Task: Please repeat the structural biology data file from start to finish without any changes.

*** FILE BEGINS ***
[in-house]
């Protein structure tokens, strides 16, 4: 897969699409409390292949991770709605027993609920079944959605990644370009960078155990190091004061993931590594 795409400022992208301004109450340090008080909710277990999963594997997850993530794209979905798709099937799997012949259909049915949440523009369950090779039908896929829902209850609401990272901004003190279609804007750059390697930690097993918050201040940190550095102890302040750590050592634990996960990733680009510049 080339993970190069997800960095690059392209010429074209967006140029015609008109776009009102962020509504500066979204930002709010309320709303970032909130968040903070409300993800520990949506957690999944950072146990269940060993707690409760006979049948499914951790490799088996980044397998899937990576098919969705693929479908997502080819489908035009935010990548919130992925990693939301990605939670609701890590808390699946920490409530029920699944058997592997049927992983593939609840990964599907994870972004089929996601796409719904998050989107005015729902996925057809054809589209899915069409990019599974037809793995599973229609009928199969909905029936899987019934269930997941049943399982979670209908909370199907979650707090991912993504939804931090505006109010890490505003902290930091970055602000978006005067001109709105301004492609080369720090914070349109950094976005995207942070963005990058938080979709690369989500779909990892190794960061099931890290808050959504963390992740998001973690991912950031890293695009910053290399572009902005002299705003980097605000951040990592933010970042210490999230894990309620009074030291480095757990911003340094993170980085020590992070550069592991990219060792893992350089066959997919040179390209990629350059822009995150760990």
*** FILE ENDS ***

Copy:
[in-house]
């Protein structure tokens, strides 16, 4: 897969699409409390292949991770709605027993609920079944959605990644370009960078155990190091004061993931590594 795409400022992208301004109450340090008080909710277990999963594997997850993530794209979905798709099937799997012949259909049915949440523009369950090779039908896929829902209850609401990272901004003190279609804007750059390697930690097993918050201040940190550095102890302040750590050592634990996960990733680009510049 080339993970190069997800960095690059392209010429074209967006140029015609008109776009009102962020509504500066979204930002709010309320709303970032909130968040903070409300993800520990949506957690999944950072146990269940060993707690409760006979049948499914951790490799088996980044397998899937990576098919969705693929479908997502080819489908035009935010990548919130992925990693939301990605939670609701890590808390699946920490409530029920699944058997592997049927992983593939609840990964599907994870972004089929996601796409719904998050989107005015729902996925057809054809589209899915069409990019599974037809793995599973229609009928199969909905029936899987019934269930997941049943399982979670209908909370199907979650707090991912993504939804931090505006109010890490505003902290930091970055602000978006005067001109709105301004492609080369720090914070349109950094976005995207942070963005990058938080979709690369989500779909990892190794960061099931890290808050959504963390992740998001973690991912950031890293695009910053290399572009902005002299705003980097605000951040990592933010970042210490999230894990309620009074030291480095757990911003340094993170980085020590992070550069592991990219060792893992350089066959997919040179390209990629350059822009995150760990």